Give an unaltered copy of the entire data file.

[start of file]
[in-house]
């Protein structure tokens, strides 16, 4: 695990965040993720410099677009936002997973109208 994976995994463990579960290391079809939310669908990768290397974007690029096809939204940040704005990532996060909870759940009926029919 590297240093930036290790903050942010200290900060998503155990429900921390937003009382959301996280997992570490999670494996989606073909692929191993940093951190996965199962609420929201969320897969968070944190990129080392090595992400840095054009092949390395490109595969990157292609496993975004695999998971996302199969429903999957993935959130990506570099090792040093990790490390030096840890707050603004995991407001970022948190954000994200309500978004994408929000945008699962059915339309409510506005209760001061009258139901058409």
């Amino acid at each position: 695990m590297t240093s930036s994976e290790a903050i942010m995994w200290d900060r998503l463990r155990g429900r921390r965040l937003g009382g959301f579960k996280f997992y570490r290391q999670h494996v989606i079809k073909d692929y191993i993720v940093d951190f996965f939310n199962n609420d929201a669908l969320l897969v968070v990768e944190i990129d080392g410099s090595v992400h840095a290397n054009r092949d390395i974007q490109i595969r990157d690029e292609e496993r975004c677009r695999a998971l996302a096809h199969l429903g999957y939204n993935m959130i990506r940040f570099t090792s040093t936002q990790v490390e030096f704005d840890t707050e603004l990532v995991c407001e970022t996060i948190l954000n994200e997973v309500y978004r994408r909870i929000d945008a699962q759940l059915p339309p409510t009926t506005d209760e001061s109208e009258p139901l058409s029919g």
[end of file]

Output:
[in-house]
């Protein structure tokens, strides 16, 4: 695990965040993720410099677009936002997973109208 994976995994463990579960290391079809939310669908990768290397974007690029096809939204940040704005990532996060909870759940009926029919 590297240093930036290790903050942010200290900060998503155990429900921390937003009382959301996280997992570490999670494996989606073909692929191993940093951190996965199962609420929201969320897969968070944190990129080392090595992400840095054009092949390395490109595969990157292609496993975004695999998971996302199969429903999957993935959130990506570099090792040093990790490390030096840890707050603004995991407001970022948190954000994200309500978004994408929000945008699962059915339309409510506005209760001061009258139901058409």
């Amino acid at each position: 695990m590297t240093s930036s994976e290790a903050i942010m995994w200290d900060r998503l463990r155990g429900r921390r965040l937003g009382g959301f579960k996280f997992y570490r290391q999670h494996v989606i079809k073909d692929y191993i993720v940093d951190f996965f939310n199962n609420d929201a669908l969320l897969v968070v990768e944190i990129d080392g410099s090595v992400h840095a290397n054009r092949d390395i974007q490109i595969r990157d690029e292609e496993r975004c677009r695999a998971l996302a096809h199969l429903g999957y939204n993935m959130i990506r940040f570099t090792s040093t936002q990790v490390e030096f704005d840890t707050e603004l990532v995991c407001e970022t996060i948190l954000n994200e997973v309500y978004r994408r909870i929000d945008a699962q759940l059915p339309p409510t009926t506005d209760e001061s109208e009258p139901l058409s029919g």